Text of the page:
DQ#2 According to Lichtman (2011), “The Federal Government requires each nursing home facility to have a governing body, or designated persons functioning as a governing body” (para. 1). The governing body of a nursing home setting may be referred to as the board of directors, board of trustees, or “the board” (Singh, 2016, p. 332). Although it is necessary for both the board and the nursing home administrator (NHA) to have a good working relationship, they both serve their purpose for different responsibilities, and if there is lack of communication from either side, organizational functions, care quality, and employee morale will suffer as a result. The board functions include appointing a NHA, reviewing his or her performance, assisting the NHA in establishing goals and objectives that are in-line with the organization’s mission and vision, ensuring facility’s compliance, and establishing guidelines and support for the NHA, as well as policies to protect patient rights (Singh, 2016, p. 333). According to Singh (2016), “The NHA acts as the agent of the board and is responsible for the day-to-day management of the nursing facility” (p. 334). In other words, the NHA manages the business, employees, and represents the organization in the community. Because the board depends on the NHA to carry out tasks, and the NHA depends on the board for support and guidance, it is critical for the relationship to be positive with good interaction and communication.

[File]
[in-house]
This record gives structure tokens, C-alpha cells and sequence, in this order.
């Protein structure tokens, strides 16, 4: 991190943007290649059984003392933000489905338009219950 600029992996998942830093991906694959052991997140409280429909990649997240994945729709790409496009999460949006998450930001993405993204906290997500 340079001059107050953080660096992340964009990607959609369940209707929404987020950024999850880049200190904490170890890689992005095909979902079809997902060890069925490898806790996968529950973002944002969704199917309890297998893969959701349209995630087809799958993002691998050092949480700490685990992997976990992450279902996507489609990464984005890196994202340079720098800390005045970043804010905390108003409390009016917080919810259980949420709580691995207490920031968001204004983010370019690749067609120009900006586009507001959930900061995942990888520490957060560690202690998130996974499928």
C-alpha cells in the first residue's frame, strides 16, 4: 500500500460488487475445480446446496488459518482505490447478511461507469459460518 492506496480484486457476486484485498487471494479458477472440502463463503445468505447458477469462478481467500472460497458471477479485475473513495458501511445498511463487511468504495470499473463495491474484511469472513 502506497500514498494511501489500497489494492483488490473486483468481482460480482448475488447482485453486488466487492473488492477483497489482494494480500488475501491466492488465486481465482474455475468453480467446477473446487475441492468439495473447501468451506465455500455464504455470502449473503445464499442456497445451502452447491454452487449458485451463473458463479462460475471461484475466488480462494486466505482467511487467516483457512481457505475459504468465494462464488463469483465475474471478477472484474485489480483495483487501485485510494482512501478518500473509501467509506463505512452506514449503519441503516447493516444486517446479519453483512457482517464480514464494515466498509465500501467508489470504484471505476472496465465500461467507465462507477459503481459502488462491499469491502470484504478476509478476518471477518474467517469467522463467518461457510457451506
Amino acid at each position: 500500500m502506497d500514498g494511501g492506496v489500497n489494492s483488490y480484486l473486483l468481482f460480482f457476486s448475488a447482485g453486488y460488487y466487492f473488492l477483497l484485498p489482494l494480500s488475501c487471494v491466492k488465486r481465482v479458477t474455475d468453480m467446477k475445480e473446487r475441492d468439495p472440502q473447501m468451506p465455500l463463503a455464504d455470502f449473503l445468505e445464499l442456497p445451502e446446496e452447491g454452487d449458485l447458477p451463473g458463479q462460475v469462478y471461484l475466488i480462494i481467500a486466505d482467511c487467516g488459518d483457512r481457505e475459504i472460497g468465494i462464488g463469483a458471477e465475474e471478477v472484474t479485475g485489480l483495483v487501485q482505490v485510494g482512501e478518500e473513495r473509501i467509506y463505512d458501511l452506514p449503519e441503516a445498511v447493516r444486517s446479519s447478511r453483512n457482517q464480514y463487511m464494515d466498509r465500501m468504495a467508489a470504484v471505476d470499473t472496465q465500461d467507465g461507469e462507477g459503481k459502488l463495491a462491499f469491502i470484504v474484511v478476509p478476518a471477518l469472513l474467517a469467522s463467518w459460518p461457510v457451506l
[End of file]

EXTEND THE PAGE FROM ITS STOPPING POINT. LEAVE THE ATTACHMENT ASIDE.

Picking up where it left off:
Lichtman, A., Ostreicher, A. (2011). The Governing Body: What is its role and who should Fill the Position? RYTES Company. Retrieved from RYTEScompany.com
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Singh, D.A. (2016). Effective Management of Long-Term Care Facilities. (3rd. ed). Sudbury, MA: Jones and Bartlett Publishers.